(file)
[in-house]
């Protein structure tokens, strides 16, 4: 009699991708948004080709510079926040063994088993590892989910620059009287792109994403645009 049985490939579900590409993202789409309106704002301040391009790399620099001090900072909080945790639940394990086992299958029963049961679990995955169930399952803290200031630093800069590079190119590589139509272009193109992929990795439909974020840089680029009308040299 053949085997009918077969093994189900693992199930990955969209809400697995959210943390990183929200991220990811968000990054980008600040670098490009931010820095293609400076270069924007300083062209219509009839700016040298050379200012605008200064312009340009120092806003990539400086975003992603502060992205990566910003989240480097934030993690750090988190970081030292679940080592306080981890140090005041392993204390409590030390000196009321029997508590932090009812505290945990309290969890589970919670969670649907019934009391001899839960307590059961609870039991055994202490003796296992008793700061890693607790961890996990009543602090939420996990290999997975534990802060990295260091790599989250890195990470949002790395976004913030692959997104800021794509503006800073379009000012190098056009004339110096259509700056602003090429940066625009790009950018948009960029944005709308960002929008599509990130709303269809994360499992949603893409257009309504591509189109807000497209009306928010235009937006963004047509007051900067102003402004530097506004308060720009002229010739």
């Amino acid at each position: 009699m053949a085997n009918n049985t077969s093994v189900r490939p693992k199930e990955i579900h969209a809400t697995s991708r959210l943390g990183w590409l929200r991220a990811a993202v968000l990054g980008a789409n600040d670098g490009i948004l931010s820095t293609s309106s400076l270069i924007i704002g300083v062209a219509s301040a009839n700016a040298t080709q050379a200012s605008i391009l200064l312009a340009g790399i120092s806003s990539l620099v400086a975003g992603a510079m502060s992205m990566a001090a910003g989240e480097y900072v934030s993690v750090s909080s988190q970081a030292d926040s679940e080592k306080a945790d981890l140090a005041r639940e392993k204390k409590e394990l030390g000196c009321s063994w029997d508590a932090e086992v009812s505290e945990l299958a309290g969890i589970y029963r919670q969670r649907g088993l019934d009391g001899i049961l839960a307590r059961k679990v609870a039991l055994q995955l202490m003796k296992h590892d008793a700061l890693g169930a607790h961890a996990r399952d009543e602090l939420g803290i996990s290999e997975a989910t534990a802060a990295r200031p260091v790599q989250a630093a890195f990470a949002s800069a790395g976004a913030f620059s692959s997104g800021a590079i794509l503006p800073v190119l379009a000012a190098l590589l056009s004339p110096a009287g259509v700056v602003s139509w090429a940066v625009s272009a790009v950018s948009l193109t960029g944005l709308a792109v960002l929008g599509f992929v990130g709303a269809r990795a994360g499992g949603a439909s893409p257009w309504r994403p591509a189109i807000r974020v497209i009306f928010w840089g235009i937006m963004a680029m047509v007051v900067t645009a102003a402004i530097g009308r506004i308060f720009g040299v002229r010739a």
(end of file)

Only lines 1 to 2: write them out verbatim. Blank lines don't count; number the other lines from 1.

[in-house]
């Protein structure tokens, strides 16, 4: 009699991708948004080709510079926040063994088993590892989910620059009287792109994403645009 049985490939579900590409993202789409309106704002301040391009790399620099001090900072909080945790639940394990086992299958029963049961679990995955169930399952803290200031630093800069590079190119590589139509272009193109992929990795439909974020840089680029009308040299 053949085997009918077969093994189900693992199930990955969209809400697995959210943390990183929200991220990811968000990054980008600040670098490009931010820095293609400076270069924007300083062209219509009839700016040298050379200012605008200064312009340009120092806003990539400086975003992603502060992205990566910003989240480097934030993690750090988190970081030292679940080592306080981890140090005041392993204390409590030390000196009321029997508590932090009812505290945990309290969890589970919670969670649907019934009391001899839960307590059961609870039991055994202490003796296992008793700061890693607790961890996990009543602090939420996990290999997975534990802060990295260091790599989250890195990470949002790395976004913030692959997104800021794509503006800073379009000012190098056009004339110096259509700056602003090429940066625009790009950018948009960029944005709308960002929008599509990130709303269809994360499992949603893409257009309504591509189109807000497209009306928010235009937006963004047509007051900067102003402004530097506004308060720009002229010739």